Long-form improv as we know it today was heavily influenced and popularized by the Upright Citizens Brigade theatre and its founders Amy Poehler, Matt Besser, Matt Walsh, and Ian Roberts — oft regarded as the UCB Four. It’s fair to say that we may still be stuck in a world full of short-form improv à la Who’s Line Is It Anyway? if it weren’t for these folks. The four brought the improvisational lessons and skills they mastered in Chicago — under the tutelage of their teachers, Del Close and Charna Halpern (regarded as the grandmother and grandfather of long-form improv) — to New York, where many a comedic voice became smitten with the troupe.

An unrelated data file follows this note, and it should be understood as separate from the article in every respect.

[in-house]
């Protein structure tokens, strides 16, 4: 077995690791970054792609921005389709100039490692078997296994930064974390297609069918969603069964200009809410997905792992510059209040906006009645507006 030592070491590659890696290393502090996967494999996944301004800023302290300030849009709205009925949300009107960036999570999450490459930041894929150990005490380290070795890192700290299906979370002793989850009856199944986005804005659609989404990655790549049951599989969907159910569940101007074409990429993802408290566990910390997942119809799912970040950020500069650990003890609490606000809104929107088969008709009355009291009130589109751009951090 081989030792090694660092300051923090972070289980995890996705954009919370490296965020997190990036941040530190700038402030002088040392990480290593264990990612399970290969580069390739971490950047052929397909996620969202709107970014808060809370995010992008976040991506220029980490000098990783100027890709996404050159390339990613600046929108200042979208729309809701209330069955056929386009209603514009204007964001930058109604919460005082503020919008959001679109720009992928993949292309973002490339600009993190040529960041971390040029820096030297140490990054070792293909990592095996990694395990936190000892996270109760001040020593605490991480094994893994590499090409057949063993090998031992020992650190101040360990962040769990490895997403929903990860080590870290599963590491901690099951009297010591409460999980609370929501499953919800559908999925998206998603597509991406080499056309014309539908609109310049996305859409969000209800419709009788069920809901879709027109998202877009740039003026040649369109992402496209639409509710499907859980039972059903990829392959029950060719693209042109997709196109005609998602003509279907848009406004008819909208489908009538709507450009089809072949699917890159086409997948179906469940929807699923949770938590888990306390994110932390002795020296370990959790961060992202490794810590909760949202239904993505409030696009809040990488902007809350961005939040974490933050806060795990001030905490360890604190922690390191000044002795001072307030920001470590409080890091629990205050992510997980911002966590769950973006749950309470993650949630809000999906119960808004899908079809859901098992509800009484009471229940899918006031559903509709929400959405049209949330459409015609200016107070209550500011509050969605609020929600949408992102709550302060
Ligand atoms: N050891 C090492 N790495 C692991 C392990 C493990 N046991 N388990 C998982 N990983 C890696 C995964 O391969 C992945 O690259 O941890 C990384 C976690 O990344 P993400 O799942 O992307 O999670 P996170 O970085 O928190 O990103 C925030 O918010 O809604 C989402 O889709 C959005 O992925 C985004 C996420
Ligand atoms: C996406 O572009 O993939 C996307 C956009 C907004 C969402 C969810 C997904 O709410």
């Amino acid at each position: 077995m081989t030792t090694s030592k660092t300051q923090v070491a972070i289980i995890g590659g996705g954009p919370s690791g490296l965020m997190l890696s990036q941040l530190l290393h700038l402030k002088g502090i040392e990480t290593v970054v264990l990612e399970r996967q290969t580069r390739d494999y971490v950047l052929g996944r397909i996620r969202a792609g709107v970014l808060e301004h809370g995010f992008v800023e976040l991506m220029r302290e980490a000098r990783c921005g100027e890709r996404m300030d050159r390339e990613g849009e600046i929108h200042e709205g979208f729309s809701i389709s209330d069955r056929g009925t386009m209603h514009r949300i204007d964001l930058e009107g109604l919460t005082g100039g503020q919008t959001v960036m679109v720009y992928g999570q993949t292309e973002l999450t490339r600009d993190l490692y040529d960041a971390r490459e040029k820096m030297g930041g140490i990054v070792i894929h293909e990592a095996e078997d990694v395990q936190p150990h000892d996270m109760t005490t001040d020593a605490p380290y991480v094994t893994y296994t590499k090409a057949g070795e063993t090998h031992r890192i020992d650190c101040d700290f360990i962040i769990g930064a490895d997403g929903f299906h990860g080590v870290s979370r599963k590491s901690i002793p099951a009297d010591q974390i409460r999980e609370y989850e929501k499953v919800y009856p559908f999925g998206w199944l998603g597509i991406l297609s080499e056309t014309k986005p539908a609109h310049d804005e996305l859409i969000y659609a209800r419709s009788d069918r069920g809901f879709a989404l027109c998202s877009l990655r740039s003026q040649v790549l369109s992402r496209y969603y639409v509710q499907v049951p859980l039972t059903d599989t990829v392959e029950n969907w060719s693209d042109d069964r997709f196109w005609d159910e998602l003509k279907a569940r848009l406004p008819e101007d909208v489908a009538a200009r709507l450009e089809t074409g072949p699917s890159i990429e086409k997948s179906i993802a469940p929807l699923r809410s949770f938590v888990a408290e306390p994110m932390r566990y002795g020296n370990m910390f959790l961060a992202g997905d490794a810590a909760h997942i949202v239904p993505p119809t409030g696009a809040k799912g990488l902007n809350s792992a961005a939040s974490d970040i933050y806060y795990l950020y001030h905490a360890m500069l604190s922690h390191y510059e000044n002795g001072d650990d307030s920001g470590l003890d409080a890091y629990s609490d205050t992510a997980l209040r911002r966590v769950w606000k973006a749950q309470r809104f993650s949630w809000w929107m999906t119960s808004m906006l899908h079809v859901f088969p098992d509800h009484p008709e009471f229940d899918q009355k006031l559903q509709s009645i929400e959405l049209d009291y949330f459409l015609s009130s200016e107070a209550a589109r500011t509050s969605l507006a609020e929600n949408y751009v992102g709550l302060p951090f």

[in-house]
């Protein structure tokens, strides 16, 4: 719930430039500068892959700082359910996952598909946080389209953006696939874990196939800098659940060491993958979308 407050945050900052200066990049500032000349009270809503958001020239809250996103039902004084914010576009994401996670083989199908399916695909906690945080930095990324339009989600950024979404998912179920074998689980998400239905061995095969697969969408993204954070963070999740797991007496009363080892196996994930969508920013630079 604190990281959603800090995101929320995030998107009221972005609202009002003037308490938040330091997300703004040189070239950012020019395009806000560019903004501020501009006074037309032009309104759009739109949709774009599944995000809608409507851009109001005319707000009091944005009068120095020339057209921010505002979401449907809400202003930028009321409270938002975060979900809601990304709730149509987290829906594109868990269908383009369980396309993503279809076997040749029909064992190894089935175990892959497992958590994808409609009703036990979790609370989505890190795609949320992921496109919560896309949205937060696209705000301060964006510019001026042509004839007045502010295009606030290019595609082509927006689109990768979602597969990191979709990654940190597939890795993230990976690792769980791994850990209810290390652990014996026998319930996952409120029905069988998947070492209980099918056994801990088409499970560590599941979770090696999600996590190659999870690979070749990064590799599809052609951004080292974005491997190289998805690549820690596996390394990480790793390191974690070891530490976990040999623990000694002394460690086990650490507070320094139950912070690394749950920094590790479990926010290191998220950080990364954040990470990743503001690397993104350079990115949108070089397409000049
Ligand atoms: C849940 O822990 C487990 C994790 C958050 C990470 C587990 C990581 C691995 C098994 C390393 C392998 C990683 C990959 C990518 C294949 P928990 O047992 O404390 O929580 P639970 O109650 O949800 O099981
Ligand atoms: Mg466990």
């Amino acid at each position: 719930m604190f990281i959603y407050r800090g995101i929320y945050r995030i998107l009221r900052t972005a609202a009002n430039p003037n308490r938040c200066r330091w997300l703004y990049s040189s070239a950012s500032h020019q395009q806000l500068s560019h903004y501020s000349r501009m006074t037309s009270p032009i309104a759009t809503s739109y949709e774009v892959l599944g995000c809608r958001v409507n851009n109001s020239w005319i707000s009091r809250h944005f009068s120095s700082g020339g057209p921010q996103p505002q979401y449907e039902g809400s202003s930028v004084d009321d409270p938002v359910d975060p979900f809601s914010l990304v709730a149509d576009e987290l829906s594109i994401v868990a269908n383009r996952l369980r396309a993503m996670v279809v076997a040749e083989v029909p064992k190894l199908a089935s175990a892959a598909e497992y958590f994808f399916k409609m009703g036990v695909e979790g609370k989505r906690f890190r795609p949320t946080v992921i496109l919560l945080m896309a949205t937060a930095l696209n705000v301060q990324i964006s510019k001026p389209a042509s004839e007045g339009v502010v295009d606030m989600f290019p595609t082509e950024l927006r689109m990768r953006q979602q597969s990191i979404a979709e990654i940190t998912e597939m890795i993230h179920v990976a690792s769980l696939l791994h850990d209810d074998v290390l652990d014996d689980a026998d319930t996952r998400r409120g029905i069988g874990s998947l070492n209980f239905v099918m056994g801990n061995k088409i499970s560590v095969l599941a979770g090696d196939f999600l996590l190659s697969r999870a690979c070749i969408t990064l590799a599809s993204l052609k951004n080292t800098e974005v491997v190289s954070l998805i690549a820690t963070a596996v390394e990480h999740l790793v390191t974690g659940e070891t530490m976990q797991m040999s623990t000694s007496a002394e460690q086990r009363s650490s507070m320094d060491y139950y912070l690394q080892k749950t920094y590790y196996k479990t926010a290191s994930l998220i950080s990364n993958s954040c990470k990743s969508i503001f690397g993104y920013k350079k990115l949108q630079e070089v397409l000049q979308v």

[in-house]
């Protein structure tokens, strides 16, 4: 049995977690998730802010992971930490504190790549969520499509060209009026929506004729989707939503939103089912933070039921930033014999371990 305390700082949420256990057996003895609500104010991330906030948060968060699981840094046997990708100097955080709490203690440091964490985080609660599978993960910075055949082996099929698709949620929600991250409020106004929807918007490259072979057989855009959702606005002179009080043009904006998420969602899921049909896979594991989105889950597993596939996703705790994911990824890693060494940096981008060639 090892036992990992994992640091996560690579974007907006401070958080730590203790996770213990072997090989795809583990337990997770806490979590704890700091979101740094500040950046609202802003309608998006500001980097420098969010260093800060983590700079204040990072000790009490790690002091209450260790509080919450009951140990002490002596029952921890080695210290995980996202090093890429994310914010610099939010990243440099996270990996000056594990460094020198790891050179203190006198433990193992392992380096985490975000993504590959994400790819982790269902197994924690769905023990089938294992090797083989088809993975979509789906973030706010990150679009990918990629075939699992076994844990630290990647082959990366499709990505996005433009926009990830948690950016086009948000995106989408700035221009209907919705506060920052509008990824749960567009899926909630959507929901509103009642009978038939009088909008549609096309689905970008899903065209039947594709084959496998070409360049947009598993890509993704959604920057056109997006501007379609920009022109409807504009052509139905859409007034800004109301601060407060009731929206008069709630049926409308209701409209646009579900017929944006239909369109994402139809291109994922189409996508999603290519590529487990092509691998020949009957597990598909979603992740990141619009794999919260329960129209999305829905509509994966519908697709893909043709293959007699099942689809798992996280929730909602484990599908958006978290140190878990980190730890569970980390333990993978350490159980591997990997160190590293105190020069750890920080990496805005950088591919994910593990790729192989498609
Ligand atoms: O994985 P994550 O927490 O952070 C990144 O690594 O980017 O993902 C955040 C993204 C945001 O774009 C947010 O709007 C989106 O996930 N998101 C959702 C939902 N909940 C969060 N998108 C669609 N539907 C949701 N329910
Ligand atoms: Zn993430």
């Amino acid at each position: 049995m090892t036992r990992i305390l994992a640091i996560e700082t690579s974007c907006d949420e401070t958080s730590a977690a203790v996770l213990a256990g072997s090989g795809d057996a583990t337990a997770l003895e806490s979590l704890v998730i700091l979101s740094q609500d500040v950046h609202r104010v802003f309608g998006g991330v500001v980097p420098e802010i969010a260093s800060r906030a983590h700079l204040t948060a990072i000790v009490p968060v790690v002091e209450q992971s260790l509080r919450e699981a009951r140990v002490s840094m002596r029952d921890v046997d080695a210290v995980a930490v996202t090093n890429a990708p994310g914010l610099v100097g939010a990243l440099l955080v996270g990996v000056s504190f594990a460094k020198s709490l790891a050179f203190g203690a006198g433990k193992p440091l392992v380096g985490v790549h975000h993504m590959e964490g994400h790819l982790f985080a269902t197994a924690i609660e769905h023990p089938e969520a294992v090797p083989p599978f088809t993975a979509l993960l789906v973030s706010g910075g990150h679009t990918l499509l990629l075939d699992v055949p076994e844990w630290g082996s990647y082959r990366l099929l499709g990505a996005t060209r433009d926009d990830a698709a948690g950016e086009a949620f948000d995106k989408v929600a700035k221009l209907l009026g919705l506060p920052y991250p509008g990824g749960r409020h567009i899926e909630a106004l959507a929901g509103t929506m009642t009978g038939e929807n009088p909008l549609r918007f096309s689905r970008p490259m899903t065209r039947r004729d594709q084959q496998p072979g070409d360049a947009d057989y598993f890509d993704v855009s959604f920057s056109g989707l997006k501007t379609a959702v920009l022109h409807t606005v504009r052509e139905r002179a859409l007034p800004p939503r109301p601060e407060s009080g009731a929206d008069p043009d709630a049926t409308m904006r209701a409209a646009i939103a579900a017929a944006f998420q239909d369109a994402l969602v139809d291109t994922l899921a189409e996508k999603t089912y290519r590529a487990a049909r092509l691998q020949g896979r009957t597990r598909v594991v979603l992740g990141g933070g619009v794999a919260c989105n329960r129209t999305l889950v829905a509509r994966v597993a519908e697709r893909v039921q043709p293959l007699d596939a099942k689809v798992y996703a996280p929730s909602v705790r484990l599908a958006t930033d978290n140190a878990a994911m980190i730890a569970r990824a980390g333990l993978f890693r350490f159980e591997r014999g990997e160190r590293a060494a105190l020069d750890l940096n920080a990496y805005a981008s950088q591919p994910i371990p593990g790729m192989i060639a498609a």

Their shows gained popularity in the stand-up centric town of New York, eventually finding their way to Los Angeles for obvious reasons. UCB has left a lasting impression on not only improv, but comedy as a whole. It’s an impression that continues to grow exponentially, as an impressive alum can be found in every crevice of the comedy world (notables: Aziz Ansari, Ed Helms, Aubrey Plaza, Charlyne Yi, Thomas Middleditch, Zach Woods, Sasheer Zamata, Ilana Glazer, Abbi Jacobson, and a bunch of other people you’ve probably heard of). What follows are early accounts from UCB’s founders and current performers on the theatre’s roots and how it became the place to see and learn improv.